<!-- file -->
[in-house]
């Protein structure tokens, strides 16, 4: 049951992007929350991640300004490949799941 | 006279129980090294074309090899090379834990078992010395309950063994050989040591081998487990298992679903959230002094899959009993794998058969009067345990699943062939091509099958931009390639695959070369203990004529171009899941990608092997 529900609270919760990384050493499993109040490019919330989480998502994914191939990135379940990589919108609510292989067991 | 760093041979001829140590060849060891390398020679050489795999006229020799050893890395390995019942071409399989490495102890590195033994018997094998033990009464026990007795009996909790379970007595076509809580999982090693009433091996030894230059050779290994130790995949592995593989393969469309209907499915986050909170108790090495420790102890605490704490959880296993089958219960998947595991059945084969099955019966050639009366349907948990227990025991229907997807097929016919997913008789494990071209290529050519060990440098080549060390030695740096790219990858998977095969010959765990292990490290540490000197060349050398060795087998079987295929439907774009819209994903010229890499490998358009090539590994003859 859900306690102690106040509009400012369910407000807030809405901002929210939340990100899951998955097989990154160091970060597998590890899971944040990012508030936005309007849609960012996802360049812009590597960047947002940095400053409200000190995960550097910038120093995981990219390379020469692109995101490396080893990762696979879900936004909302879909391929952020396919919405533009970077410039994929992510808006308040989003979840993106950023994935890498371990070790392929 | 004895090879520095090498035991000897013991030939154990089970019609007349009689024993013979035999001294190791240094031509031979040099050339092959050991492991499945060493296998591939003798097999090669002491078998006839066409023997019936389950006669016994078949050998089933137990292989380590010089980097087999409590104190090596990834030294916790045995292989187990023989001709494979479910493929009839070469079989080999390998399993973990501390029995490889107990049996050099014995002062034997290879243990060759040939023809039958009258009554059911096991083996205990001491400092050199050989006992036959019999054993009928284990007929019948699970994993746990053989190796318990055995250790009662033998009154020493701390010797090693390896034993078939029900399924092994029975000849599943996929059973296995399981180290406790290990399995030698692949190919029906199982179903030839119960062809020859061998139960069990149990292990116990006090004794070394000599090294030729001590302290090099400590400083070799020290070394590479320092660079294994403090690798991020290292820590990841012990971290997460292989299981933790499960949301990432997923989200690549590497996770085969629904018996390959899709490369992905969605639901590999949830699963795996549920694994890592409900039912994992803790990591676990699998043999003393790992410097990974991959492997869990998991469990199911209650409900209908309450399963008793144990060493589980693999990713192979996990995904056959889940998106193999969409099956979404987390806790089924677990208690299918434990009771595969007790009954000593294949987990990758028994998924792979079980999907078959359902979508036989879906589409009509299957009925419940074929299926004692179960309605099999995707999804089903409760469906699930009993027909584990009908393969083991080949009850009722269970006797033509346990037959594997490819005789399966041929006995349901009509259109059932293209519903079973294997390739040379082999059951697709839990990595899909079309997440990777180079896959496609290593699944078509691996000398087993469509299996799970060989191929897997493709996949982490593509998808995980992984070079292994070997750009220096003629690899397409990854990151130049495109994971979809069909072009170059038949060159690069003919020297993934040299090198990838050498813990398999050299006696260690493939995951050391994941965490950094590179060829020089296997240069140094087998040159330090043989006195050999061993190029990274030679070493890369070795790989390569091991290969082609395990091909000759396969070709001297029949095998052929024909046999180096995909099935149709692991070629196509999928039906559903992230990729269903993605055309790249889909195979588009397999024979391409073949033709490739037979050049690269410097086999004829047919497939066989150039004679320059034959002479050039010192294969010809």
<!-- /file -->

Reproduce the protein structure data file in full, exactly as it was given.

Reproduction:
[in-house]
């Protein structure tokens, strides 16, 4: 049951992007929350991640300004490949799941 | 006279129980090294074309090899090379834990078992010395309950063994050989040591081998487990298992679903959230002094899959009993794998058969009067345990699943062939091509099958931009390639695959070369203990004529171009899941990608092997 529900609270919760990384050493499993109040490019919330989480998502994914191939990135379940990589919108609510292989067991 | 760093041979001829140590060849060891390398020679050489795999006229020799050893890395390995019942071409399989490495102890590195033994018997094998033990009464026990007795009996909790379970007595076509809580999982090693009433091996030894230059050779290994130790995949592995593989393969469309209907499915986050909170108790090495420790102890605490704490959880296993089958219960998947595991059945084969099955019966050639009366349907948990227990025991229907997807097929016919997913008789494990071209290529050519060990440098080549060390030695740096790219990858998977095969010959765990292990490290540490000197060349050398060795087998079987295929439907774009819209994903010229890499490998358009090539590994003859 859900306690102690106040509009400012369910407000807030809405901002929210939340990100899951998955097989990154160091970060597998590890899971944040990012508030936005309007849609960012996802360049812009590597960047947002940095400053409200000190995960550097910038120093995981990219390379020469692109995101490396080893990762696979879900936004909302879909391929952020396919919405533009970077410039994929992510808006308040989003979840993106950023994935890498371990070790392929 | 004895090879520095090498035991000897013991030939154990089970019609007349009689024993013979035999001294190791240094031509031979040099050339092959050991492991499945060493296998591939003798097999090669002491078998006839066409023997019936389950006669016994078949050998089933137990292989380590010089980097087999409590104190090596990834030294916790045995292989187990023989001709494979479910493929009839070469079989080999390998399993973990501390029995490889107990049996050099014995002062034997290879243990060759040939023809039958009258009554059911096991083996205990001491400092050199050989006992036959019999054993009928284990007929019948699970994993746990053989190796318990055995250790009662033998009154020493701390010797090693390896034993078939029900399924092994029975000849599943996929059973296995399981180290406790290990399995030698692949190919029906199982179903030839119960062809020859061998139960069990149990292990116990006090004794070394000599090294030729001590302290090099400590400083070799020290070394590479320092660079294994403090690798991020290292820590990841012990971290997460292989299981933790499960949301990432997923989200690549590497996770085969629904018996390959899709490369992905969605639901590999949830699963795996549920694994890592409900039912994992803790990591676990699998043999003393790992410097990974991959492997869990998991469990199911209650409900209908309450399963008793144990060493589980693999990713192979996990995904056959889940998106193999969409099956979404987390806790089924677990208690299918434990009771595969007790009954000593294949987990990758028994998924792979079980999907078959359902979508036989879906589409009509299957009925419940074929299926004692179960309605099999995707999804089903409760469906699930009993027909584990009908393969083991080949009850009722269970006797033509346990037959594997490819005789399966041929006995349901009509259109059932293209519903079973294997390739040379082999059951697709839990990595899909079309997440990777180079896959496609290593699944078509691996000398087993469509299996799970060989191929897997493709996949982490593509998808995980992984070079292994070997750009220096003629690899397409990854990151130049495109994971979809069909072009170059038949060159690069003919020297993934040299090198990838050498813990398999050299006696260690493939995951050391994941965490950094590179060829020089296997240069140094087998040159330090043989006195050999061993190029990274030679070493890369070795790989390569091991290969082609395990091909000759396969070709001297029949095998052929024909046999180096995909099935149709692991070629196509999928039906559903992230990729269903993605055309790249889909195979588009397999024979391409073949033709490739037979050049690269410097086999004829047919497939066989150039004679320059034959002479050039010192294969010809």